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Acclaimed American writer, Edgar Allan Poe (1809-1849), was in foster care as a child.

Edgar Poe was born in Boston to actors Elizabeth and David Poe, one of three children. David abandoned the family a year later (when they were living in Norfolk, Virginia) and Elizabeth died from tuberculosis a year after that. 

Three-year-old Edgar was fostered by John and Frances Allan of Richmond, Virginia and they added Allan to his name. 

Sometimes they called him Edgar Allan, but he remained a foster child. Mrs Allan adored him. Mr Allan tolerated the boy to please his wife (Hayes, 36).

Between 1815 and 1820 Poe spent time in Scotland and England where he received a classical education. Six years after returning to the U.S. he briefly attended the University of Virginia, but was forced to leave because of financial problems.

Poe had compensated for Allan’s stinginess by gambling recklessly. He incurred huge gambling debts – around two thousand dollars…With a good memory, an ability to imagine what others were thinking and excellent mathematical skills, Poe had the makings of a good gambler, but one crucial aspect of his personality prevented him from gambling success: he could not back down from a challenge (Hayes, 42).

John Allan refused to cover Edgar’s debts and the young man returned home. However, the clashes between him and his foster father became intense; John Allan was a successful tobacco merchant and wanted Edgar to follow in his footsteps. Edgar, however, wanted to be a writer.

Poe moved to Boston in 1827 and worked at a variety of jobs. He published his first poems in a pamphlet called Tamerlane and Other Poems that year.  In 2009, a first-edition copy was sold for US$662,500.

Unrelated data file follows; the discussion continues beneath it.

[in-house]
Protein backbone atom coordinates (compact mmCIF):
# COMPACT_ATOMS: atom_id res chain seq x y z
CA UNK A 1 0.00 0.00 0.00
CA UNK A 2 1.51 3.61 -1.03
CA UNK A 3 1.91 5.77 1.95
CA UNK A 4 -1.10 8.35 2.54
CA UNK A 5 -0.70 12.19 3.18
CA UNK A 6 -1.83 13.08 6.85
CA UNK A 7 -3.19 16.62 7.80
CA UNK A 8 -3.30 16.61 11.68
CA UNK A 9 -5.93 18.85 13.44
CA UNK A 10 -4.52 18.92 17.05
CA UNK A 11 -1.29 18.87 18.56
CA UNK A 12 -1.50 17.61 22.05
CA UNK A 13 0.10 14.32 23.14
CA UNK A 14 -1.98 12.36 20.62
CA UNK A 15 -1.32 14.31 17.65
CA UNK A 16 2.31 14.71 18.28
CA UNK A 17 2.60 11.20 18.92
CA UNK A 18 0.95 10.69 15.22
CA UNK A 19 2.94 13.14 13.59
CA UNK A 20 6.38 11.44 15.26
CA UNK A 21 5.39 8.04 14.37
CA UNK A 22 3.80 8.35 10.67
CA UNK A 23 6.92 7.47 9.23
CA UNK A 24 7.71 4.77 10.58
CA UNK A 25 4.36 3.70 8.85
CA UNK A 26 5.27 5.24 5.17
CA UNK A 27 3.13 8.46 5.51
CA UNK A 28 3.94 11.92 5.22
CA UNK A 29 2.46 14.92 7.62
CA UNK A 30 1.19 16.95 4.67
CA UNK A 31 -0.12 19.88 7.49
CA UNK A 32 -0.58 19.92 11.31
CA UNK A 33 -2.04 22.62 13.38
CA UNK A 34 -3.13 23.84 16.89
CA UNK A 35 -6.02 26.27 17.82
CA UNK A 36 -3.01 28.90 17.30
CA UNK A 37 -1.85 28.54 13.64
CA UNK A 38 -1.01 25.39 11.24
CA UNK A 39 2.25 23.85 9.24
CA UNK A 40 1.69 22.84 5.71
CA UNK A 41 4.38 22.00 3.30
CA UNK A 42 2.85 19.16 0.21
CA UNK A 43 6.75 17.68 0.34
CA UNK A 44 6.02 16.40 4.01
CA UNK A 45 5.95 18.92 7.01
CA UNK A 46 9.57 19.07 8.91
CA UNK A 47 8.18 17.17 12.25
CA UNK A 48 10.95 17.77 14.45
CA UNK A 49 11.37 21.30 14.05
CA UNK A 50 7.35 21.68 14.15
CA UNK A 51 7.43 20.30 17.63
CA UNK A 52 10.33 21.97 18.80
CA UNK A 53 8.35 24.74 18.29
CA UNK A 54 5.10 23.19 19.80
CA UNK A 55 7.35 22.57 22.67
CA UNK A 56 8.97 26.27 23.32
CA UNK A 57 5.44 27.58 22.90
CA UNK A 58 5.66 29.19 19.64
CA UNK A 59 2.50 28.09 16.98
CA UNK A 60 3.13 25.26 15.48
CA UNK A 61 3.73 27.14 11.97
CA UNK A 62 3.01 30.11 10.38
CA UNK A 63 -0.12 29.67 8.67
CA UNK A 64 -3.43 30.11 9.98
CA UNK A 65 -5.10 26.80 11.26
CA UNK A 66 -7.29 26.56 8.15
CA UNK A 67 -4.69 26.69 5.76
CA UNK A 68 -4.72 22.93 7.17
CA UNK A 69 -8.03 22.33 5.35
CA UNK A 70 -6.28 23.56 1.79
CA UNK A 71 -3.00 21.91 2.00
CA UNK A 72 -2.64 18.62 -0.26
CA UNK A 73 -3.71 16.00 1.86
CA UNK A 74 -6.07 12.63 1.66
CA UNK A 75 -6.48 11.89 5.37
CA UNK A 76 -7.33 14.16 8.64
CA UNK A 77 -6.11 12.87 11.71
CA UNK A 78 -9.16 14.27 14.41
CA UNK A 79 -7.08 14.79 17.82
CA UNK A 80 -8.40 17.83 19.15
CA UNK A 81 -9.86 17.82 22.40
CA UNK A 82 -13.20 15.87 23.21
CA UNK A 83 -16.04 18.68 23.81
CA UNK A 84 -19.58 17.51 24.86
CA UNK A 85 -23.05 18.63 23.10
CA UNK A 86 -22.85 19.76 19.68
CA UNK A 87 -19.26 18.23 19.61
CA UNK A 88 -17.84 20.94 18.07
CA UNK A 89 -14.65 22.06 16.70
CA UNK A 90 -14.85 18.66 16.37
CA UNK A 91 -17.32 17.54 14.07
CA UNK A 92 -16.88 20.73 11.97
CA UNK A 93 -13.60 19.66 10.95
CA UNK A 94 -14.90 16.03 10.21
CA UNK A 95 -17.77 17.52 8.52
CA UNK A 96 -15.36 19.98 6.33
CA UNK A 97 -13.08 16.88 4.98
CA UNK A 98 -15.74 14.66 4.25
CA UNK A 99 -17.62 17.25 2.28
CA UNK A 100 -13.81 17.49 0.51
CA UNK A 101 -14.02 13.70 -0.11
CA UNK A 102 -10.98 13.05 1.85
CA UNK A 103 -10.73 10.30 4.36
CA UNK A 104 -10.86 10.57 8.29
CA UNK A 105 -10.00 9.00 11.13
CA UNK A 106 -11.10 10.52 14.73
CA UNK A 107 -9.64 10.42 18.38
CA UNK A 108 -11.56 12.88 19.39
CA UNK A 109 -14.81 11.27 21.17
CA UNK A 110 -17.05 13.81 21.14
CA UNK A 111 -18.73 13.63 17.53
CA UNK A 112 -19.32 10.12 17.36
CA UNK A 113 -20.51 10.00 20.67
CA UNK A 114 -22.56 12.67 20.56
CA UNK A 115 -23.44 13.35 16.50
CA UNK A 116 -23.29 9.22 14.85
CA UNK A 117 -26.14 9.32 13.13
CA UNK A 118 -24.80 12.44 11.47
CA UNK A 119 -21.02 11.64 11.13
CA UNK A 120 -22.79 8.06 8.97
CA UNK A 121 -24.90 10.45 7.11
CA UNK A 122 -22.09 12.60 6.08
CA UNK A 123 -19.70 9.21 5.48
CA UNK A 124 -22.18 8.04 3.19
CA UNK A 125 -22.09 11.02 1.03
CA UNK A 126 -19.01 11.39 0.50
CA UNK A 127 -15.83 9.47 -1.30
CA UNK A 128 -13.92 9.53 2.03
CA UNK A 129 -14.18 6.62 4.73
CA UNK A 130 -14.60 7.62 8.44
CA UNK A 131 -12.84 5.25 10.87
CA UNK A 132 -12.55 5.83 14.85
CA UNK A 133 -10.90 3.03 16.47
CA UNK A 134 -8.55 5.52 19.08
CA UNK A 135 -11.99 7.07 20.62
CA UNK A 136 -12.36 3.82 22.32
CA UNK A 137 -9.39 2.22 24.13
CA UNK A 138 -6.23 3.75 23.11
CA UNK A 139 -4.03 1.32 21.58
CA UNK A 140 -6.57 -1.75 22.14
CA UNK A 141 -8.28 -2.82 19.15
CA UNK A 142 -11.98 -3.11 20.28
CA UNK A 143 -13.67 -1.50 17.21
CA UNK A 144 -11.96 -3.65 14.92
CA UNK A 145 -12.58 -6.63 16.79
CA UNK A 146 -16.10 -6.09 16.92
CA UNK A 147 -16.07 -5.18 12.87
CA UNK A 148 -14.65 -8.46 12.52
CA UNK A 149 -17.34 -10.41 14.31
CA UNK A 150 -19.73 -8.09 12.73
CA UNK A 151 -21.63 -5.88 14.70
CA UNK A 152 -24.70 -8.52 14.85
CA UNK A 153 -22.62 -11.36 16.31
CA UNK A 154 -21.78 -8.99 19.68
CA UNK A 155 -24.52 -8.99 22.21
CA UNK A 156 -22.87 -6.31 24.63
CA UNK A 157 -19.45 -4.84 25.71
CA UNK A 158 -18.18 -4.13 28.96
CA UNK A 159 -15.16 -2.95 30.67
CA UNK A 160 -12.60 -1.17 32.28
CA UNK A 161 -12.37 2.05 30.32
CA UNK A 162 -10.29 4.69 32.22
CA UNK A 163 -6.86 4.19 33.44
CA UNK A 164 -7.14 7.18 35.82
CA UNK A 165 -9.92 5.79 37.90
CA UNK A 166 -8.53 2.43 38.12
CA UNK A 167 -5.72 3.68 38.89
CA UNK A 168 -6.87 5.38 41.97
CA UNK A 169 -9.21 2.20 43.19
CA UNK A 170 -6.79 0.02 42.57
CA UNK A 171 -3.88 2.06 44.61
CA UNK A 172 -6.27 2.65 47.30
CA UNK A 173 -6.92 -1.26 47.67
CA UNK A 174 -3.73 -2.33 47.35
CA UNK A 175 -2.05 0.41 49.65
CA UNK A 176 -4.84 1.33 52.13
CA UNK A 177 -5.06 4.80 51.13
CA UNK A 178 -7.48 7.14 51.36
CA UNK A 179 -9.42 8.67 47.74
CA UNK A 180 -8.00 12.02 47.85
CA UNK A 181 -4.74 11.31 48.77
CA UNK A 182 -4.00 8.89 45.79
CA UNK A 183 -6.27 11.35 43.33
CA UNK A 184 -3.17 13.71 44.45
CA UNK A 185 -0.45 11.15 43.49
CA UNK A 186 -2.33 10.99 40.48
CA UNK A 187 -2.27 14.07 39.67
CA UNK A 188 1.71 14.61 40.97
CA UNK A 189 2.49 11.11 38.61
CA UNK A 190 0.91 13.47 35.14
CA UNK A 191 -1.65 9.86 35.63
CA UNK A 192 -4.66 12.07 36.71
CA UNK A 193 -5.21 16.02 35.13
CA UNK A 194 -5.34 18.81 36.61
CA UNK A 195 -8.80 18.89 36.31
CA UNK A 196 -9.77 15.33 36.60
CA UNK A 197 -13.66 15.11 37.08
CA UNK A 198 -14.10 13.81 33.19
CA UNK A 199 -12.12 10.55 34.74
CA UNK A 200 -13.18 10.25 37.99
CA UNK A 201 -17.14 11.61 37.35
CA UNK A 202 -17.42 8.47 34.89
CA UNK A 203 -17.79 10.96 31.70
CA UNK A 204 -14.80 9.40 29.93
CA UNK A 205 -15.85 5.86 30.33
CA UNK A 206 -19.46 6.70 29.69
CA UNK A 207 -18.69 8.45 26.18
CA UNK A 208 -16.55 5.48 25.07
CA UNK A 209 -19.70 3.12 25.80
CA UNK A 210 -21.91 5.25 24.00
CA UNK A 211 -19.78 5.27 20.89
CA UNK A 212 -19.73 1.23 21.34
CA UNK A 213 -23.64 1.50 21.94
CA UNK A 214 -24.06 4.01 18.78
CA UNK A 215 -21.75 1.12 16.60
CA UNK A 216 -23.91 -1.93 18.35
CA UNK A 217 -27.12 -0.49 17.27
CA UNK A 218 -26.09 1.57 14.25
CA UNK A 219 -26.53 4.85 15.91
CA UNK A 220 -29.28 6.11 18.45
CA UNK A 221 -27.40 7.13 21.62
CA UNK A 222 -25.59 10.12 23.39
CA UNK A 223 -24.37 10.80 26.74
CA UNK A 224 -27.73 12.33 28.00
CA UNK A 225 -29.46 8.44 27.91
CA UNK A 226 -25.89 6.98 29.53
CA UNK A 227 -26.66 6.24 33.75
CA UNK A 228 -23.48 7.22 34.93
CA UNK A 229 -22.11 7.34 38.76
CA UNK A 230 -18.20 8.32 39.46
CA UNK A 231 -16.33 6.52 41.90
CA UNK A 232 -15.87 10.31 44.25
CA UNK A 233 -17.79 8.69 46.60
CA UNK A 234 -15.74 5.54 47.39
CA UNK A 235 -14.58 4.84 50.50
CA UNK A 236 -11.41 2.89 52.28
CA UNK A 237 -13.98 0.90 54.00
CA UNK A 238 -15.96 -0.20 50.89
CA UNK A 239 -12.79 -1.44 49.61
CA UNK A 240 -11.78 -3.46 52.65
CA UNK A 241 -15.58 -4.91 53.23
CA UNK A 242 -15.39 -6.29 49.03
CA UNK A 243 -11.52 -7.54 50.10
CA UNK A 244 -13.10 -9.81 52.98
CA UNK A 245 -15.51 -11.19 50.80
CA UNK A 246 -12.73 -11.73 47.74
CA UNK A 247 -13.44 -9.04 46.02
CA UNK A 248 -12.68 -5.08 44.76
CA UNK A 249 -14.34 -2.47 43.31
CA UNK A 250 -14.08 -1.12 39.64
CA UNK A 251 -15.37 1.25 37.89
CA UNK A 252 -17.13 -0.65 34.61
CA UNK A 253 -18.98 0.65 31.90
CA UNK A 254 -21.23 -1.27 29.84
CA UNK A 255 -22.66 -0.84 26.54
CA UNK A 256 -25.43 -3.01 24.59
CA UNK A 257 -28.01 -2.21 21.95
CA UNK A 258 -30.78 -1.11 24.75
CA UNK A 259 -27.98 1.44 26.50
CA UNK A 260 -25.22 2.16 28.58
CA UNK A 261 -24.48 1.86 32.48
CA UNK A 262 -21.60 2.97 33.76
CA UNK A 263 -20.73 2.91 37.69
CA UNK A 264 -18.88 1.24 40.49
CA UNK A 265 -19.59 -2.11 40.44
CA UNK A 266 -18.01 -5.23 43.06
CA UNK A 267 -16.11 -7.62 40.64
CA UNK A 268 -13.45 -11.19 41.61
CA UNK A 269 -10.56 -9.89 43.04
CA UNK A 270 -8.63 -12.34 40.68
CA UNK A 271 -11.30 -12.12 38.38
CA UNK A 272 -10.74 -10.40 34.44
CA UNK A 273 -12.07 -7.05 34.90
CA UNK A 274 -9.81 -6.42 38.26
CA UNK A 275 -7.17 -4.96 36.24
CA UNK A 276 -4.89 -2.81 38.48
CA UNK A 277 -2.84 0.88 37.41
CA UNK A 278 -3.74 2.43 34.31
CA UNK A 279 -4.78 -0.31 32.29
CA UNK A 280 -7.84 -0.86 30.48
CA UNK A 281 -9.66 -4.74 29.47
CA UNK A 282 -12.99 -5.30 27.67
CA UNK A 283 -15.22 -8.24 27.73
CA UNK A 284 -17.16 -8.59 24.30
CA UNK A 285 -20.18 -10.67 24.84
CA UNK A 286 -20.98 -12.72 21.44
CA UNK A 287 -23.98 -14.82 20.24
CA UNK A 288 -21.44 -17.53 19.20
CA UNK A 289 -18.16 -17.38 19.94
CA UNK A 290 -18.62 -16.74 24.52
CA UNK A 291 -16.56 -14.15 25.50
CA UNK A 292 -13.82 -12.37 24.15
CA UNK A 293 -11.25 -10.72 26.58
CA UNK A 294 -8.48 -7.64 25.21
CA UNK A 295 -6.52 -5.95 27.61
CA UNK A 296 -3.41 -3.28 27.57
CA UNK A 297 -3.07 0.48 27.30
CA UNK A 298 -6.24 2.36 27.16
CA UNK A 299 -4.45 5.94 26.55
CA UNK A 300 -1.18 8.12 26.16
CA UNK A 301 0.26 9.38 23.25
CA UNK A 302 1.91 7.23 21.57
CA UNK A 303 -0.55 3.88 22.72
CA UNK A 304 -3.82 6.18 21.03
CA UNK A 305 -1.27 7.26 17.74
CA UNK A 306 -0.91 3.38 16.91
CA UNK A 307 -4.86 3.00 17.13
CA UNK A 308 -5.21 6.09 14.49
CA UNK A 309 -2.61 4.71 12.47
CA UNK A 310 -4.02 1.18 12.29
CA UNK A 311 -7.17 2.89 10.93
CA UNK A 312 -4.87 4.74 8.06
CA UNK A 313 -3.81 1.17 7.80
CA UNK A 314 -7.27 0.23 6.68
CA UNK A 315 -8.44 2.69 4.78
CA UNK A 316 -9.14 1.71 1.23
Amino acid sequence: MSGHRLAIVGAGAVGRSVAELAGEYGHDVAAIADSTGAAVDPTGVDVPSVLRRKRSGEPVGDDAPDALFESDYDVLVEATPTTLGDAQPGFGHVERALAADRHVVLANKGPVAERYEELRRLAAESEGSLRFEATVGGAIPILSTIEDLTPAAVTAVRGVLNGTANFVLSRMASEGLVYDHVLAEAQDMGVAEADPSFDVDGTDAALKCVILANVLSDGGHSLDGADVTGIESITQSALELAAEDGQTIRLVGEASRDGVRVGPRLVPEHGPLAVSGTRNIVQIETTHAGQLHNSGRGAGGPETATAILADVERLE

Poe then enlisted in the army as Edgar A Perry; he was officially discharged in April 1829, after which he moved to Baltimore where he put together a new collection of poetry.

After a short time at West Point, Poe moved to New York City where he published another collection of poems.

Although Poe expected to be left money when his foster father died, enough to pursue his dream of writing, “Allan had left him nothing” (Hayes, 53).

Back in Baltimore, Poe continued to write poetry until he began to publish stories, winning fifty pounds in 1833 for his story MS. Found in a Bottle. Two years later he was in Richmond, Virginia working as editor of the Southern Literary Messenger

Poe married his 13-year-old cousin Virginia Clemm in 1836 and over the next 10 years edited a range of literary journals while establishing himself as a poet and short story writer. His narrative poem, The Raven, made Poe popular after it was published in 1845.

Edgar Allan Poe died on 7 October 1849 of unknown causes, 2 years after the death of his wife. He is widely credited with originating both detective and horror fiction and was one of the earliest American writers to specialise in short stories.

The Edgar Allan Poe Awards (also called the Edgars) are awarded each year by the New York City-based Mystery Writers of America.


Cestre, Charles. “Edgar Allan Poe.” Britannica. 

“Edgar Allan Poe.” 

Hammond, J. R. An Edgar Allan Poe chronology. Basingstoke, Hampshire: Macmillan Press Ltd.

Hayes, Kevin J. Edgar Allan Poe. London: Reaktion, 2009.

The Poe Museum. 

 Image available here.